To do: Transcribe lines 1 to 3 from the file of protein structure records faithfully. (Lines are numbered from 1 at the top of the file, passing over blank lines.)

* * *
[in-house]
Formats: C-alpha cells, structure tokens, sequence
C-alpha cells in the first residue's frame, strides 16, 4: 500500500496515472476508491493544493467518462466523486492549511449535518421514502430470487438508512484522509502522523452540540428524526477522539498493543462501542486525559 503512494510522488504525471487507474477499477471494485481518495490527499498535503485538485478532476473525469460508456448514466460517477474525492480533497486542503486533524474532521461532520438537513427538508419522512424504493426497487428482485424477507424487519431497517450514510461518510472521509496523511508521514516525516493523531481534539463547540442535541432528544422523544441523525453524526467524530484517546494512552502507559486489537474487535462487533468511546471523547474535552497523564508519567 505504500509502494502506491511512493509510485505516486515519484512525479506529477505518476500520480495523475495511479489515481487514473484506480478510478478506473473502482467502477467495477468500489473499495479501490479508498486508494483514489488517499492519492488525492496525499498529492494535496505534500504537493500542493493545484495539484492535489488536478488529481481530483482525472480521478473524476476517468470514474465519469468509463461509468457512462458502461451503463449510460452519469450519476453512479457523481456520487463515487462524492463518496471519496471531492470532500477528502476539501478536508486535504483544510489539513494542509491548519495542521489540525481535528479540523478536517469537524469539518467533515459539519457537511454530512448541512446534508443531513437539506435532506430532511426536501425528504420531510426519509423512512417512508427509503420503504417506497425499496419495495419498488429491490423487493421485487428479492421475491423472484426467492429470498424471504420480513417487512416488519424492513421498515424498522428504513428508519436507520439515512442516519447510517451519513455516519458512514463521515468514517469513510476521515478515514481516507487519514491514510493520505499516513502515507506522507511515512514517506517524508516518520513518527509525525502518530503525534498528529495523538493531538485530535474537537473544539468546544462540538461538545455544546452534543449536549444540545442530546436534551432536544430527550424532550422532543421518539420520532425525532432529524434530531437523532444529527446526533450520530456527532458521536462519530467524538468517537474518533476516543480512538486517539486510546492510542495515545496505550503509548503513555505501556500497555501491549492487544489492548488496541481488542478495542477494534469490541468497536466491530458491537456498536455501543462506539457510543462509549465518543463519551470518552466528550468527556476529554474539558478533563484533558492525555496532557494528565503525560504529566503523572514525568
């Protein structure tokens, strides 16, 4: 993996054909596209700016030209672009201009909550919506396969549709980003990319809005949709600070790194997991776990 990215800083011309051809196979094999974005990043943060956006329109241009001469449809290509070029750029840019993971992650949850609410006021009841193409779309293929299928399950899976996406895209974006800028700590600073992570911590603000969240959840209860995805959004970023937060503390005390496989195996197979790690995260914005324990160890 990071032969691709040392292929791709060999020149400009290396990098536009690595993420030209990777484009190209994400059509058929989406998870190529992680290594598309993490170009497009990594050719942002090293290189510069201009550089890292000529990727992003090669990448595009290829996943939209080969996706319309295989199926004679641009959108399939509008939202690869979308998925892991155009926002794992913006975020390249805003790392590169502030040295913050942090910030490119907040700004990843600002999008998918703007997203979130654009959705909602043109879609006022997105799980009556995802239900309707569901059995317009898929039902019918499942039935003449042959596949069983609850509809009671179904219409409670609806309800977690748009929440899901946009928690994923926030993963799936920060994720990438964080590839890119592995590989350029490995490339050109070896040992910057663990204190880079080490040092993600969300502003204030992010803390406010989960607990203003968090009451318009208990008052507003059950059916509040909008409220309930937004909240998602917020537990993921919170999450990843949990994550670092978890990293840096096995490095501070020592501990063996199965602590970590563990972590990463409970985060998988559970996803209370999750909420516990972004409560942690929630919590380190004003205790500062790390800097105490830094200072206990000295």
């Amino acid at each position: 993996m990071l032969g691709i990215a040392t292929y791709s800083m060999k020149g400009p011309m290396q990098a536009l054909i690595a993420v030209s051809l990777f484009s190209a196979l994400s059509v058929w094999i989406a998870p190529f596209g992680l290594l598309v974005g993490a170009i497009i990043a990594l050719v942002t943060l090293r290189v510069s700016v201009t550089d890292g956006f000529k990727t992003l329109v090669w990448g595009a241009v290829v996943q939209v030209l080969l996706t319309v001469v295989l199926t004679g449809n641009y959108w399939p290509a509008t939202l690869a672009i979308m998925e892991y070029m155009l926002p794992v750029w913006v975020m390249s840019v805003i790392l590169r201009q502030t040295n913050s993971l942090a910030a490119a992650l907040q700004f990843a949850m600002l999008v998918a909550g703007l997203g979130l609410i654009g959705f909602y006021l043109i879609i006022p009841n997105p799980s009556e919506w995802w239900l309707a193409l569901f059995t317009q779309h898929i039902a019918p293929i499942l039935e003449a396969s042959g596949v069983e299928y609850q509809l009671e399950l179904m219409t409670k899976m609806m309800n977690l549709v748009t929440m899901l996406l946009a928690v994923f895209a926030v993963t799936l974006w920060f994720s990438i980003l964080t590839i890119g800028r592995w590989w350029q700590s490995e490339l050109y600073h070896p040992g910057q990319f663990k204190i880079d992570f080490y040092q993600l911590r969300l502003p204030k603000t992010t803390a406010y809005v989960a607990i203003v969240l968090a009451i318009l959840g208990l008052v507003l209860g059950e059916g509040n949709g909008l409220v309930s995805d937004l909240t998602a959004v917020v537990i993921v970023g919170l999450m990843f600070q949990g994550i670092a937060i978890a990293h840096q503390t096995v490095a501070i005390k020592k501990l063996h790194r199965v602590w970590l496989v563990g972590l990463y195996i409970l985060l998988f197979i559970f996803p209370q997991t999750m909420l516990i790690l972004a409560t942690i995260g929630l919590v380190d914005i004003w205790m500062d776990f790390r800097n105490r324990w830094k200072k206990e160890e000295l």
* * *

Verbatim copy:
[in-house]
Formats: C-alpha cells, structure tokens, sequence
C-alpha cells in the first residue's frame, strides 16, 4: 500500500496515472476508491493544493467518462466523486492549511449535518421514502430470487438508512484522509502522523452540540428524526477522539498493543462501542486525559 503512494510522488504525471487507474477499477471494485481518495490527499498535503485538485478532476473525469460508456448514466460517477474525492480533497486542503486533524474532521461532520438537513427538508419522512424504493426497487428482485424477507424487519431497517450514510461518510472521509496523511508521514516525516493523531481534539463547540442535541432528544422523544441523525453524526467524530484517546494512552502507559486489537474487535462487533468511546471523547474535552497523564508519567 505504500509502494502506491511512493509510485505516486515519484512525479506529477505518476500520480495523475495511479489515481487514473484506480478510478478506473473502482467502477467495477468500489473499495479501490479508498486508494483514489488517499492519492488525492496525499498529492494535496505534500504537493500542493493545484495539484492535489488536478488529481481530483482525472480521478473524476476517468470514474465519469468509463461509468457512462458502461451503463449510460452519469450519476453512479457523481456520487463515487462524492463518496471519496471531492470532500477528502476539501478536508486535504483544510489539513494542509491548519495542521489540525481535528479540523478536517469537524469539518467533515459539519457537511454530512448541512446534508443531513437539506435532506430532511426536501425528504420531510426519509423512512417512508427509503420503504417506497425499496419495495419498488429491490423487493421485487428479492421475491423472484426467492429470498424471504420480513417487512416488519424492513421498515424498522428504513428508519436507520439515512442516519447510517451519513455516519458512514463521515468514517469513510476521515478515514481516507487519514491514510493520505499516513502515507506522507511515512514517506517524508516518520513518527509525525502518530503525534498528529495523538493531538485530535474537537473544539468546544462540538461538545455544546452534543449536549444540545442530546436534551432536544430527550424532550422532543421518539420520532425525532432529524434530531437523532444529527446526533450520530456527532458521536462519530467524538468517537474518533476516543480512538486517539486510546492510542495515545496505550503509548503513555505501556500497555501491549492487544489492548488496541481488542478495542477494534469490541468497536466491530458491537456498536455501543462506539457510543462509549465518543463519551470518552466528550468527556476529554474539558478533563484533558492525555496532557494528565503525560504529566503523572514525568